TOKYO — President Rodrigo Duterte’s unique style of leadership has caught the fancy of Prime Minister Shinzo Abe and evoked awe among the Japanese who strongly value the virtue of honor.
Most people of Japan are “fascinated” by the Chief Executive and see him not as controversial but “interesting.”
Philippine Ambassador to Japan Jose Laurel cited the President’s baffling cult-like following in the Philippines and said he had “never seen this kind of leadership since Magsaysay,” referring to the late President Ramon Magsaysay who was dubbed “Champion of the Masses” because of programs he implemented to better the lives of the underprivileged.
Such leadership aura draws most Japanese to the Philippine President, he said.
“They are always fascinated with the kind of leadership that is recognized, affirmed by their own people and at the same time has tremendous political will insofar as his programs are concerned. So, he is not controversial but interesting. It’s one of a kind for the Japanese,” Laurel said in a briefing yesterday.
“The Japanese see him (Mr. Duterte) not as controversial but interesting with his quality of leadership,” he continued.
This is why the Chief Executive was extended an invitation to deliver a keynote speech at the 25th Nikkei Conference on the Future of Asia slated later this week.
“You see, this is the first time and I can tell you this because I’ve been in politics myself. And if you ask me, I’ve been an observer of Philippine politics for the longest time, longer than most probably most of you. This person, if he says it, he will do it. The first time I have seen this kind of leadership since Magsaysay,” stated Laurel.
‘Grafted’ by past leaders
He went on by lamenting how, in the post-World War II era, the Philippines had reparations from the Japanese government but had been “dissipated and grafted” by leaders.
But major changes have taken place under the Duterte administration and Laurel particularly admires the Chief Executive’s unrelenting fight against graft and corruption.
“This President has been able to move the economy with trickle down effects,” he said.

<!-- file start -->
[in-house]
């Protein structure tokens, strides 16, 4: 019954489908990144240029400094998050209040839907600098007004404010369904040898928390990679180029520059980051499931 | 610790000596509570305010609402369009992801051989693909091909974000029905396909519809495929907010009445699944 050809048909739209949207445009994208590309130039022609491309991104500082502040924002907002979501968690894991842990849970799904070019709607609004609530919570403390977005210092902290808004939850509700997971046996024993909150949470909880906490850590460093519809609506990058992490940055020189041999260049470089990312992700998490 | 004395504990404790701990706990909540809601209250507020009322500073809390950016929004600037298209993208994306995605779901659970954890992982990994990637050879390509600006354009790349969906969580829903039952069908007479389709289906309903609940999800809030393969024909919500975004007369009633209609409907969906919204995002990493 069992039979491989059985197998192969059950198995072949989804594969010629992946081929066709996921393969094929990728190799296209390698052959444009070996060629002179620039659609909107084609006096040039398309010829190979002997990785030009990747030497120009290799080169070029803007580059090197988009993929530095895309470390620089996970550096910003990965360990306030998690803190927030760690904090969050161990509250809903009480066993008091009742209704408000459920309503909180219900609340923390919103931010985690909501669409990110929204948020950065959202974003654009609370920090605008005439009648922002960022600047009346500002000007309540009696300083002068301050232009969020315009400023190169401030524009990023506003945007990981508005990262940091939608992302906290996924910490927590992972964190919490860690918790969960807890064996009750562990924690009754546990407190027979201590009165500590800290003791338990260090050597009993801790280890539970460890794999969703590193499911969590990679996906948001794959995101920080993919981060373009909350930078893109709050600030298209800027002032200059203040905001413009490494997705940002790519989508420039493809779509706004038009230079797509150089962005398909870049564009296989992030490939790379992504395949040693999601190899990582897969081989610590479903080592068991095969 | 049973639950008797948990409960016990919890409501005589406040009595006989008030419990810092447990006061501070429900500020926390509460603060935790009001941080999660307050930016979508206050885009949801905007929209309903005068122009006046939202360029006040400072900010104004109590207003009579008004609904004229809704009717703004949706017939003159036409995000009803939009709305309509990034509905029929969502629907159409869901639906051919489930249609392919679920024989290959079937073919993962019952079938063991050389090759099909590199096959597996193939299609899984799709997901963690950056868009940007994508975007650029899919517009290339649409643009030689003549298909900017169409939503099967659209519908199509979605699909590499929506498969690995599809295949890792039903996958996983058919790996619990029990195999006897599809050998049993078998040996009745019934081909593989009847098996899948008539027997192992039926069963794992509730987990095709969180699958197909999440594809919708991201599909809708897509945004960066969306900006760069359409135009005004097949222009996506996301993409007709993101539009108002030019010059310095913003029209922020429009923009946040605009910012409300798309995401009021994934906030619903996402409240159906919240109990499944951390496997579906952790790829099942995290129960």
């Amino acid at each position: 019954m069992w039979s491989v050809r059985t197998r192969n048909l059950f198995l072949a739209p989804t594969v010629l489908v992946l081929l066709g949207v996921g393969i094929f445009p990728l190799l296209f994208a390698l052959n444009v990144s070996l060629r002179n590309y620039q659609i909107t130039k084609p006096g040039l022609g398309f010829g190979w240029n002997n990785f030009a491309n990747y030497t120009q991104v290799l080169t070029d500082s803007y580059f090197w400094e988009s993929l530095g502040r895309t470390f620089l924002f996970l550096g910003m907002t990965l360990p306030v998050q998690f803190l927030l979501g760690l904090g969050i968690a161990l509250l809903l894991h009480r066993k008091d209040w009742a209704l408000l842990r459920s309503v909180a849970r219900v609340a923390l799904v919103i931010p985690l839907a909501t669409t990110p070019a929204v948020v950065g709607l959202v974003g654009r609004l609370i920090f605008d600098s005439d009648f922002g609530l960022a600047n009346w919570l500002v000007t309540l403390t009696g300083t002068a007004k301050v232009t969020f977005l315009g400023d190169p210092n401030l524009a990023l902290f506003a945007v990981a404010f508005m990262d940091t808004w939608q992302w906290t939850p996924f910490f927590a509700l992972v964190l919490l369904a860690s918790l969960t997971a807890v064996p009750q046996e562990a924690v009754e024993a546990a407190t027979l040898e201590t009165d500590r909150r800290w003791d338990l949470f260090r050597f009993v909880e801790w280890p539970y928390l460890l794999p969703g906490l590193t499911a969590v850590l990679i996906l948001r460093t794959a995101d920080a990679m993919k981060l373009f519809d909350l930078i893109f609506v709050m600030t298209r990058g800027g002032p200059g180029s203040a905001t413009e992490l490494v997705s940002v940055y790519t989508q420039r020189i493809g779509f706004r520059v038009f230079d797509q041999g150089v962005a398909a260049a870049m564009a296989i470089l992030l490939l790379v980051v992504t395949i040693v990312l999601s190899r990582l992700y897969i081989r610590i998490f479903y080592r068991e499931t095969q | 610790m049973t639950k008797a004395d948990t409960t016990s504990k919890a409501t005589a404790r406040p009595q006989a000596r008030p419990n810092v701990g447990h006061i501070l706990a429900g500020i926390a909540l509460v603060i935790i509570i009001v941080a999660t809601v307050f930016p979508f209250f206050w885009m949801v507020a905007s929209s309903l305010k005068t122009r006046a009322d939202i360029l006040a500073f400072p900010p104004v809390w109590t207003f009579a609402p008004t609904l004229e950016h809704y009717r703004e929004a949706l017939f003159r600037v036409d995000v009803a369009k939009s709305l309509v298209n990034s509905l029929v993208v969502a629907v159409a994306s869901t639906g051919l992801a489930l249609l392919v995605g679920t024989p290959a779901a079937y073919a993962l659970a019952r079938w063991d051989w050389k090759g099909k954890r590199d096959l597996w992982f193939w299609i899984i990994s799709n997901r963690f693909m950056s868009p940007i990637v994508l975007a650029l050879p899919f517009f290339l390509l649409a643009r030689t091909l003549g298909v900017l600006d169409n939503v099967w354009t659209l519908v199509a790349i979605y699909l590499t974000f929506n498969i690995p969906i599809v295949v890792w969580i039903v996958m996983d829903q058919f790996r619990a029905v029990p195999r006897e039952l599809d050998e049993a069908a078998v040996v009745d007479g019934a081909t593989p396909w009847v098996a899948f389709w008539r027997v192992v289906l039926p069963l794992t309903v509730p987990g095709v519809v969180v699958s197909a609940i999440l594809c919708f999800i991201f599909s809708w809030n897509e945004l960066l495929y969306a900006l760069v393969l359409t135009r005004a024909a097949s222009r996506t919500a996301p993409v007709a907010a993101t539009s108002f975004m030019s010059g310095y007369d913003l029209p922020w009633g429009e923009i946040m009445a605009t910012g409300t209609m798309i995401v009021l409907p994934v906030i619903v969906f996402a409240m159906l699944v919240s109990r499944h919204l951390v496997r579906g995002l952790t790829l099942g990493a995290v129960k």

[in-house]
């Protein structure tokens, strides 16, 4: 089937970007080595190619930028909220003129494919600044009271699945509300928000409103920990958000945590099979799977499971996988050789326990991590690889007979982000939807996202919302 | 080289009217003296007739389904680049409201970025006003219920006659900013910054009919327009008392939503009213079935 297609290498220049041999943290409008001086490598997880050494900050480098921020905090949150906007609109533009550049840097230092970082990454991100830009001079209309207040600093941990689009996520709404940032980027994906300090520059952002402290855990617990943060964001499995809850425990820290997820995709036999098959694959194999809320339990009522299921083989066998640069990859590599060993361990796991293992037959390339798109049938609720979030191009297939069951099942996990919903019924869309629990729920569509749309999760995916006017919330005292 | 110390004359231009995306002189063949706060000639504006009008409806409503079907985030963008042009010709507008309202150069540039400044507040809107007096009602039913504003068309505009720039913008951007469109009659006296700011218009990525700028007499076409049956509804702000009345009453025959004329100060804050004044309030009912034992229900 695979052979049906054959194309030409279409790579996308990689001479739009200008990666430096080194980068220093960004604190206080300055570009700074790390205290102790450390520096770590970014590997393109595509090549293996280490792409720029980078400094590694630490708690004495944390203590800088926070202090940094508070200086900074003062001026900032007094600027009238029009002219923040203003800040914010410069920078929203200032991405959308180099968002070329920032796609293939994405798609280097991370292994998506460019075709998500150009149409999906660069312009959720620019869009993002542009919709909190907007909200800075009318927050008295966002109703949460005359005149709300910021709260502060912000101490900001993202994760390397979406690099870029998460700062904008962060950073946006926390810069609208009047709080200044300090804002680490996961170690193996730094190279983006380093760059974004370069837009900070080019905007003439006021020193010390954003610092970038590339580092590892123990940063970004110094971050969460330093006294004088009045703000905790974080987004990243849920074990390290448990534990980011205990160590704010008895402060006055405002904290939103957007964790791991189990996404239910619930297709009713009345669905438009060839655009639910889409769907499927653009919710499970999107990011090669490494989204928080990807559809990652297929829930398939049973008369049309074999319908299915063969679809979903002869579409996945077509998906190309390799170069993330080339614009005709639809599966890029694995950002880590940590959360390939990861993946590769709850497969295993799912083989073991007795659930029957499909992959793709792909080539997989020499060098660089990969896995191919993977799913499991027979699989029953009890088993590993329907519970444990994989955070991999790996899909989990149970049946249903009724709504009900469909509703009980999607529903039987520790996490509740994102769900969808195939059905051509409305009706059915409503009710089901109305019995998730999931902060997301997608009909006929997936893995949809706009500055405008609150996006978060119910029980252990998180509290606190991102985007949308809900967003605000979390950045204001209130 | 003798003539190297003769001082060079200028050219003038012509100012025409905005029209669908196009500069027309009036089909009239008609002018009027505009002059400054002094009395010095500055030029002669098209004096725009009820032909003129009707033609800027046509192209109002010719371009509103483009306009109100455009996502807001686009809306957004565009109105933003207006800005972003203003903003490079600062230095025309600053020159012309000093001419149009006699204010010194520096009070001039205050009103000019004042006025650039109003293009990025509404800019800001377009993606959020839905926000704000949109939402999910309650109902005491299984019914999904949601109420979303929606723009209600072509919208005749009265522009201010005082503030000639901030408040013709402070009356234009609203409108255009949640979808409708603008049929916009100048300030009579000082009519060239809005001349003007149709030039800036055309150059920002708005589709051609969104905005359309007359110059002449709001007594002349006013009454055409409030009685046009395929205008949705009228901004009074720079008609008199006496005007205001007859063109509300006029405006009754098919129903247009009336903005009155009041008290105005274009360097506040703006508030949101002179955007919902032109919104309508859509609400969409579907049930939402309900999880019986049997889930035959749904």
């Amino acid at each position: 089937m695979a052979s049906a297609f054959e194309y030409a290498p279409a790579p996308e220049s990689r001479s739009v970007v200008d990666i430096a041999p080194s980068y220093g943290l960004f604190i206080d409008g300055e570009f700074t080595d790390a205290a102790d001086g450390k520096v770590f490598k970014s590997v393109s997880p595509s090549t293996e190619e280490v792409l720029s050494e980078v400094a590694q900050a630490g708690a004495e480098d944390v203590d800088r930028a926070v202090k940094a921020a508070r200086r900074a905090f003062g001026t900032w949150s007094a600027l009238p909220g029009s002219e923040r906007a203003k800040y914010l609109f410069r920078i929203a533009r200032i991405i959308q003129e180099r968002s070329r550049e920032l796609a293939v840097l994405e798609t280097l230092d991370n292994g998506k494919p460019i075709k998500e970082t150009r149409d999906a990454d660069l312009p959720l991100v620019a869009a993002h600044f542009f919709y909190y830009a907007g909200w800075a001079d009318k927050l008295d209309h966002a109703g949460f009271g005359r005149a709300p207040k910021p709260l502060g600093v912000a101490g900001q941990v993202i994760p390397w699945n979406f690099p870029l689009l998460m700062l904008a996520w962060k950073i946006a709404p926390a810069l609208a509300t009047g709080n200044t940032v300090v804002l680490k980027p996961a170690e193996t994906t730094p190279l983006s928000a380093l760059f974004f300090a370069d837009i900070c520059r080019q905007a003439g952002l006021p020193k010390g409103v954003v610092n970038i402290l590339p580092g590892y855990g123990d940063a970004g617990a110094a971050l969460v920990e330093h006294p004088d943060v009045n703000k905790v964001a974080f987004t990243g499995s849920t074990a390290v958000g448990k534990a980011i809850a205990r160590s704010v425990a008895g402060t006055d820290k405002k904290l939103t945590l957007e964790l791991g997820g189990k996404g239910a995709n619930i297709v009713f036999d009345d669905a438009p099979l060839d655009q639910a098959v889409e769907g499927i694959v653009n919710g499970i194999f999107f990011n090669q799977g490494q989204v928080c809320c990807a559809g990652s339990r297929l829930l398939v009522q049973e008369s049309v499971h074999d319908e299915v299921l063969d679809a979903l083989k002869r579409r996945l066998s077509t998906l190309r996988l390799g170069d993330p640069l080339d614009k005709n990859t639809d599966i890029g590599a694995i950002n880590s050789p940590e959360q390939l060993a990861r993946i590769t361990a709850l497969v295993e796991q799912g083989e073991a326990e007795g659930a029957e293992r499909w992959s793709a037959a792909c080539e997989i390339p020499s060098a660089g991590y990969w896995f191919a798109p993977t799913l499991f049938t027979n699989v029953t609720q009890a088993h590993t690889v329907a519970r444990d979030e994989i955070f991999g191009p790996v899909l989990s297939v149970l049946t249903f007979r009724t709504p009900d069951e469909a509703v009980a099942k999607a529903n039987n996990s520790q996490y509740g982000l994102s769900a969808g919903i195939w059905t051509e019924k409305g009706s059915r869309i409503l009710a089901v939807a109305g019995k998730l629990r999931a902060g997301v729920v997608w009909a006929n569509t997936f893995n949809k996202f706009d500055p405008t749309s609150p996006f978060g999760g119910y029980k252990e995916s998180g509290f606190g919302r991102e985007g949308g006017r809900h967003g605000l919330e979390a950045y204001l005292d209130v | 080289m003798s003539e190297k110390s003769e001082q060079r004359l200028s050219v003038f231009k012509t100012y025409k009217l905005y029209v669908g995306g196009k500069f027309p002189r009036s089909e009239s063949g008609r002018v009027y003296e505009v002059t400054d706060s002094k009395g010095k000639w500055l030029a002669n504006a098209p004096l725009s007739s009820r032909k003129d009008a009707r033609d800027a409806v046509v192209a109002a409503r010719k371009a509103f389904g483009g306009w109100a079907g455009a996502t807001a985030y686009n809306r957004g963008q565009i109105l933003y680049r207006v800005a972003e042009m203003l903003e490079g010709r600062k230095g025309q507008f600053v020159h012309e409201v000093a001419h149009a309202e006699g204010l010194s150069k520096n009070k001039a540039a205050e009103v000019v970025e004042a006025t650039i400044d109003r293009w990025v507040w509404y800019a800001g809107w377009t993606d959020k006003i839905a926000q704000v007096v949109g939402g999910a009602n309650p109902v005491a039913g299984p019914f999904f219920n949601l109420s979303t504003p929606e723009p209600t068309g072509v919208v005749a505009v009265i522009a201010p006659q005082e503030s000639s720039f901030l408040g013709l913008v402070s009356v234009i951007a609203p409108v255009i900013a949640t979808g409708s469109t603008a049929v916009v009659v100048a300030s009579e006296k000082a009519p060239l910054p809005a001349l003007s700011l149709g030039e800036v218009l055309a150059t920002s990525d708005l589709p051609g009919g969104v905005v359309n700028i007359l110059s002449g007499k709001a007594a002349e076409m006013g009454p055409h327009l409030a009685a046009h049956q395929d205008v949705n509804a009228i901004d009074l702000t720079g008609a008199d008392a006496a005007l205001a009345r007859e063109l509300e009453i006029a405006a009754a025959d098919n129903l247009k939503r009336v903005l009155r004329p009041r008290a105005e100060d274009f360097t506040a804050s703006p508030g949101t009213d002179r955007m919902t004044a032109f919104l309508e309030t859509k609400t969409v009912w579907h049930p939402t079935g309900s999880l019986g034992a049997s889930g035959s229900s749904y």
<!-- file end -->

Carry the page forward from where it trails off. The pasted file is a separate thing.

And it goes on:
“I haven’t seen or had a whiff… It was only now that I’ve seen a leader angry at thieves.
Now, part of the public money has been put to the subway (project). Do you have any idea how much it cost to build a subway? It will take 10 years,” he added.
Laurel was talking about the Duterte administration’s ambitious P357 billion Metro Manila Subway project that has already broken ground last February.
Japan’s involvement with the project is through a consortium of Japanese and Filipino firms that will build the first phase of the subway system utilizing its state-of-the-art technologies and expertise from years of railway experience in its design, construction and operation stages.
The said project, according to the diplomat, is one example of how the people’s money is being put to work for their benefit.
Skilled hands wanted
Laurel added Filipino skilled workers are mostly in demand when it comes to “imported” manpower in Japan, and more are expected to be given employment opportunities on the last quarter of the year.
The diplomat bared that before 2019 ends, some additional 50,000 “legitimate foreign workers” are expected to enter the East Asian nation to join the workforce.
Last November, the Japanese government implemented new rules and regulations regarding foreign workers seeking employment within its borders. Qualified foreigners are given special visas specific to their areas of expertise.
“What are the requirements? The rules and regulations are basic. Your purpose here is to be legitimized. You have to understand, speak, read and write Japanese,” Laurel said.